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Singapore welcomes new data centre

An international data centre operator officially opened its third data centre in Loyang, bringing its total investment in such centres in Singapore to US$1 billion (S$1.3 billion). This comes as Singapore was ranked among the top 10 data centre markets in the world recently. Data centres are used by organisations to store, process and transmit large amounts of data.

Data Centres, once a niche investment and inflexible asset for global enterprises, are now a cornerstone of the information economy. Over the past decade, US$100 billion has poured into the asset class, according to a Data Centre Market Comparison, a ranking of the global Data Centre markets. This significant capital inflow has been matched by an equally major technical shift, as enterprises have chosen to move workloads off-premises, first to colocation facilities and more recently to a mixture of colocation and public and private clouds.

The new data centre in Singapore called Digital Loyang II, spans 34,000 sqm, or the size of about 27 Olympic-size swimming pools. Digital Loyang II can carry an IT load of 50 megawatts. This is larger than the combined IT load of about 40 megawatts for the first two data centres – Digital Jurong launched in 2010 and Digital Loyang I launched in 2016.
Speaking at the newest data centre’s launch, Minister for National Development Desmond Lee said the facility received the highest certification that a data centre can attain under a government Green Mark scheme for such centres. As the digital economy continues to grow, it is important to ensure that the digital infrastructure is as environmentally sustainable as possible, and Digital Loyang II has done well to be over 30% more energy efficient than the industry norm, said the minister.

Recently, the Data Centre Location Index 2021 ranked Singapore as the second-most attractive city to build data centres, out of a total of 50 cities. Another report ranked Singapore’s data centre market as No. 5 out of 48 markets in total.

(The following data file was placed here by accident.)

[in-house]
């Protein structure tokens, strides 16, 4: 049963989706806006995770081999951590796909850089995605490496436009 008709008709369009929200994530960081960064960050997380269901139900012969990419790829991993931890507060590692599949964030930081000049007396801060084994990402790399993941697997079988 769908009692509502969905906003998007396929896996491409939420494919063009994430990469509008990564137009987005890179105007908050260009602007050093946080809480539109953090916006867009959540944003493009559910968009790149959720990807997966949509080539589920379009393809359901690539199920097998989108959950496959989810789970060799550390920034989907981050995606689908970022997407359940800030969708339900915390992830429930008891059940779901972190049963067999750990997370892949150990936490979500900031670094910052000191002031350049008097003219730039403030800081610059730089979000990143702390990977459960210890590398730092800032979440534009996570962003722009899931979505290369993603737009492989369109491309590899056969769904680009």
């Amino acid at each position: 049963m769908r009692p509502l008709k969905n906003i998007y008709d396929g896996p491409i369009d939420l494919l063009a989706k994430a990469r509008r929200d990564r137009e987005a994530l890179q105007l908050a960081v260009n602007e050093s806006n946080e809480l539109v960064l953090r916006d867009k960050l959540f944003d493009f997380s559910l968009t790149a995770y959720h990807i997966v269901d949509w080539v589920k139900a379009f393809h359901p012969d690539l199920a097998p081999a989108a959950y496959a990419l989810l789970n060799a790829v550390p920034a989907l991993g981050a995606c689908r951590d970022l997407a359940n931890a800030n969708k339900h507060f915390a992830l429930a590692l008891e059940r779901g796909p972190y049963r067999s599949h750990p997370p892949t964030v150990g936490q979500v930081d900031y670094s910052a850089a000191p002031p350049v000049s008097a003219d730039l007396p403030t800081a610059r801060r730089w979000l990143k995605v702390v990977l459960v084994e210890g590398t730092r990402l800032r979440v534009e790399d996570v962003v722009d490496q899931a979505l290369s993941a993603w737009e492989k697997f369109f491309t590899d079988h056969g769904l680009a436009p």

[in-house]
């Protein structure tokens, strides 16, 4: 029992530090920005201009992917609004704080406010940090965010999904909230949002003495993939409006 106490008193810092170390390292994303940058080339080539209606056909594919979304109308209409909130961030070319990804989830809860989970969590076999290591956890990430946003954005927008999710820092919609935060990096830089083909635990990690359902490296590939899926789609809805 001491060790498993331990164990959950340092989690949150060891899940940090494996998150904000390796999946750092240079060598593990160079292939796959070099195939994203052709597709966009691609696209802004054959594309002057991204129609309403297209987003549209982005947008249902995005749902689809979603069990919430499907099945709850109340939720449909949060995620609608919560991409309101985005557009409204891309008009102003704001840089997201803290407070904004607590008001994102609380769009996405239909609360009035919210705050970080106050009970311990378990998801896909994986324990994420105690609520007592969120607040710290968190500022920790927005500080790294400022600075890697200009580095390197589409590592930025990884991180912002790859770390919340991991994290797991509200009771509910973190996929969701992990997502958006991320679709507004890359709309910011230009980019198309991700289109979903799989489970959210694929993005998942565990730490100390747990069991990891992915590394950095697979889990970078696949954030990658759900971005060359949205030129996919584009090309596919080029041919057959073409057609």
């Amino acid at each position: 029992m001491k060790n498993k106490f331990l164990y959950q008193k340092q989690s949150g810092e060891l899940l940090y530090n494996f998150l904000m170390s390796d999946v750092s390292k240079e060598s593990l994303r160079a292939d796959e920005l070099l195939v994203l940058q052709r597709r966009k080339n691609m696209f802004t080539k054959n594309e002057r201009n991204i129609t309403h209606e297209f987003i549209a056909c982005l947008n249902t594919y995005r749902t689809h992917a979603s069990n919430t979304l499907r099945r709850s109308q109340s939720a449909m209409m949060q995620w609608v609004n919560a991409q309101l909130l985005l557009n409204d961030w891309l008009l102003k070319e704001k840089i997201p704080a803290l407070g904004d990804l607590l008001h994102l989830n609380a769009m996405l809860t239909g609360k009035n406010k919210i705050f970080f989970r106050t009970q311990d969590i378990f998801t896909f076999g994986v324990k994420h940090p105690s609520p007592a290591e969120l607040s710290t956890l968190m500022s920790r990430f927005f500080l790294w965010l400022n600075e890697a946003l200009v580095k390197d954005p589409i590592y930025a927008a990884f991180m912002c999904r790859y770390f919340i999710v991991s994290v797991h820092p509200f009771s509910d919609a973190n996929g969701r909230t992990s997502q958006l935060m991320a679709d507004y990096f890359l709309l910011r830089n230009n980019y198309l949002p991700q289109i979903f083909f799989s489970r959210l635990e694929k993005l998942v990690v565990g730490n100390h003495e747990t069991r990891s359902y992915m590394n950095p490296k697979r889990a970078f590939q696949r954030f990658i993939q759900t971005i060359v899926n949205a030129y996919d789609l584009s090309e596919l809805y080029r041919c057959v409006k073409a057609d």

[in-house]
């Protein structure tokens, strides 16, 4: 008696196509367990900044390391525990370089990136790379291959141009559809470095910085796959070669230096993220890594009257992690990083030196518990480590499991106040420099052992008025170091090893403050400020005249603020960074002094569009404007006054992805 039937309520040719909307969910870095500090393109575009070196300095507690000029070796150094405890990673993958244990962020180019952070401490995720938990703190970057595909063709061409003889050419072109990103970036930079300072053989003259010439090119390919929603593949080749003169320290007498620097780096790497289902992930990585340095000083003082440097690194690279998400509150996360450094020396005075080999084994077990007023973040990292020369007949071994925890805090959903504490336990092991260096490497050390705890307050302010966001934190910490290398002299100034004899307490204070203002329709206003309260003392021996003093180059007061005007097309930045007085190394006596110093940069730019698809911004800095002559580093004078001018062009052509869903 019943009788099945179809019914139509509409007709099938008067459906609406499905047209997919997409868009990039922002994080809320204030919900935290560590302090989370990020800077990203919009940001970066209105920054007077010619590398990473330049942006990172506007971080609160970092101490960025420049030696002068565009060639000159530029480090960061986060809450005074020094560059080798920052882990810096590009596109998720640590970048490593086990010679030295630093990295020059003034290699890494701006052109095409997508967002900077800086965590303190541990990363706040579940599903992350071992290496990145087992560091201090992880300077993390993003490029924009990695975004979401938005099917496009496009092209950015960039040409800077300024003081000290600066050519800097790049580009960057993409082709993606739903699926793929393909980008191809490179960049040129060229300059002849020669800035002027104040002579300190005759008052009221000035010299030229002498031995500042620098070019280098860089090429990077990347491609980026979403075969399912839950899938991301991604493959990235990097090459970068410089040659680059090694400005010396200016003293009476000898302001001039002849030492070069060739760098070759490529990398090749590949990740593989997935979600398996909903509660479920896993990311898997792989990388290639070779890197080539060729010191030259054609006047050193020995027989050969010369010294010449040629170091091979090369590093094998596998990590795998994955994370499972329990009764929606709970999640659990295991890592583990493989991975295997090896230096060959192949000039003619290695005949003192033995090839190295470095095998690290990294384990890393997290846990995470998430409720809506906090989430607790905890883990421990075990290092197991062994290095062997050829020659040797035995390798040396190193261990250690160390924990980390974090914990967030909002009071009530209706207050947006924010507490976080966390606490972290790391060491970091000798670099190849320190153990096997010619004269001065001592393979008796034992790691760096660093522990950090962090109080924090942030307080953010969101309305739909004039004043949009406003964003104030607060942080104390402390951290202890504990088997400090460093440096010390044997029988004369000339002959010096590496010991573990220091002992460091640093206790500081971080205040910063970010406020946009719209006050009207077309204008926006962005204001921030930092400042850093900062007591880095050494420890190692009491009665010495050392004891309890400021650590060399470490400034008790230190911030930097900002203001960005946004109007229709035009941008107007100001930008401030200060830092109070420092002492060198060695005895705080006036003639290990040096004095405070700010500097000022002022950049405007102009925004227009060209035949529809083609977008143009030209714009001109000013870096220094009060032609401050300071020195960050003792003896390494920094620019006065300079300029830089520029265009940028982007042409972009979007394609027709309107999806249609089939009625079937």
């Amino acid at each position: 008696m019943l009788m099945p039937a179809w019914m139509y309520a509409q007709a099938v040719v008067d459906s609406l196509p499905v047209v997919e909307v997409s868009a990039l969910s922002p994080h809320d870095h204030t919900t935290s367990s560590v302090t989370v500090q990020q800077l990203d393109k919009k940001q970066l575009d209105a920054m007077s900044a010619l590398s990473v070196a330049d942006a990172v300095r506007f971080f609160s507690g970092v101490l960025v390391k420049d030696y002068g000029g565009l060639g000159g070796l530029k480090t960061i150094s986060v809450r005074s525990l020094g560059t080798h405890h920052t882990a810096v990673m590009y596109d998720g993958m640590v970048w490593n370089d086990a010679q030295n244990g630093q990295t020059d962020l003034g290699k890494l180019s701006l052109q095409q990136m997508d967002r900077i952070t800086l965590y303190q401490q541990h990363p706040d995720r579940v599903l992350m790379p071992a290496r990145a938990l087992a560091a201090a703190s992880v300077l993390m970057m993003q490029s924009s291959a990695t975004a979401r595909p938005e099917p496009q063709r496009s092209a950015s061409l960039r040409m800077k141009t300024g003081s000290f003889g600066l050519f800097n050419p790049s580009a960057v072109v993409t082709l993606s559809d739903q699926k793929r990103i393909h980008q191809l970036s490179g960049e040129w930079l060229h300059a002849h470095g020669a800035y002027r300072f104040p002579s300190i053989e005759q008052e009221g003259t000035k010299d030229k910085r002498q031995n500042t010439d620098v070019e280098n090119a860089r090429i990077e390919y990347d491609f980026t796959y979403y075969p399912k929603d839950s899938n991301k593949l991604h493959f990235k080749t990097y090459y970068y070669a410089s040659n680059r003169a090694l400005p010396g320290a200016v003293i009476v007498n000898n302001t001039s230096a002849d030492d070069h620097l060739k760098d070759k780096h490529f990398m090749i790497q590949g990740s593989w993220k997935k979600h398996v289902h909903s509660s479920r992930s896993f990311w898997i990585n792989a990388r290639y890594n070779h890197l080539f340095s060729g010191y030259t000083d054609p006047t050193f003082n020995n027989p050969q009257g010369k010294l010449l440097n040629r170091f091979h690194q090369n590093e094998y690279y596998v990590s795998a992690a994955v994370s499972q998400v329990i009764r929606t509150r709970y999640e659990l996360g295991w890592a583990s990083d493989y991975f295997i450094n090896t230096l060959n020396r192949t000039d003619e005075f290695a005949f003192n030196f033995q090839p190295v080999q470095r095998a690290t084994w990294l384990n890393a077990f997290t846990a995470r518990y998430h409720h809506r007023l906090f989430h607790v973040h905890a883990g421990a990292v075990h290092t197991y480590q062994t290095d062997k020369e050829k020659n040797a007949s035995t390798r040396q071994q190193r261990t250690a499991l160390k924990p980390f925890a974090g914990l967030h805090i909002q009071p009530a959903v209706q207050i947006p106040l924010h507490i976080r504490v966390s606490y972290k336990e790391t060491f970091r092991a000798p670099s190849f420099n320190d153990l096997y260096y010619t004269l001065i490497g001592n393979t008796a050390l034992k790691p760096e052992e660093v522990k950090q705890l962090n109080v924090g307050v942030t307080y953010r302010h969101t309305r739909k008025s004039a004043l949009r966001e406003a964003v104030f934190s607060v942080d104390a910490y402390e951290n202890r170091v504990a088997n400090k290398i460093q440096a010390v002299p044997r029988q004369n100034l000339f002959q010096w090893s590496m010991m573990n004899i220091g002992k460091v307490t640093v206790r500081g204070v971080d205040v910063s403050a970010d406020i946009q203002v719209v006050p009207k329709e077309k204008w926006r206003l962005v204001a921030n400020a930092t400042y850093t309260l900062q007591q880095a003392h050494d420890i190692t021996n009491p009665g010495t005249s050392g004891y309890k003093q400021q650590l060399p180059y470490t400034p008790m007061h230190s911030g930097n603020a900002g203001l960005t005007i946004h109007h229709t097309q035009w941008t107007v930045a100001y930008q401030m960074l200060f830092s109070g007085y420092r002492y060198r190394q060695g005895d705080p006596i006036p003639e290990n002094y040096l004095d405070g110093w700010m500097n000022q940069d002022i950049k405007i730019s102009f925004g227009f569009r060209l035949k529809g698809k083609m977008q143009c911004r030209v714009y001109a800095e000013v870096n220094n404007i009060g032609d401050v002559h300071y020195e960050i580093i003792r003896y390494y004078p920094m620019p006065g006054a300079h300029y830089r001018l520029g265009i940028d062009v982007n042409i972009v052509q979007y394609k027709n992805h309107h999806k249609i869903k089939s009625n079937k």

Moreover, Singapore was also ranked number six in the global data centre market rankings, the only Asian country to be named after the American markets of Northern Virginia, Silicon Valley, Dallas, Chicago, and New York/New Jersey.

Also, a Data Centre Advisory Group advises that enterprises must determine what to do with their on-premises facility, which workloads to move to the cloud and how to implement a hybrid IT strategy. Developers and operators require a parcel with robust fibre and access to power as well as a thorough grasp of the permitting process and all risk factors. Investors must be able to assess the long-term potential of a data centre to hold its value and how easily it can be upgraded. All involved require access to capital and a clear understanding of objectives.

Singapore’s undersea cables and strong business climate have enabled developers to build data centres in the last few years, although the future of its development pipeline hangs in the balance as the city-state pushes forwards with plans for a 36% target reduction in carbon emissions by 2030. Future government allocation of more land to develop data centres will need to factor the pressure on its carbon footprint. Additional data centres mean additional power consumption, resulting in an increased carbon footprint. Singapore may not be the largest in terms of footprint, but it is one of the highest consumers of power per capita.

Singapore will continue to score well in cloud availability and fibre connectivity. Faster, denser fibre generally allows for the lowest latency and better network reliability when functioning with major cloud services. Singapore’s robust fibre network will enhance its position as a regional hub supporting the storage of data that is generated in megacities nearby including Jakarta.

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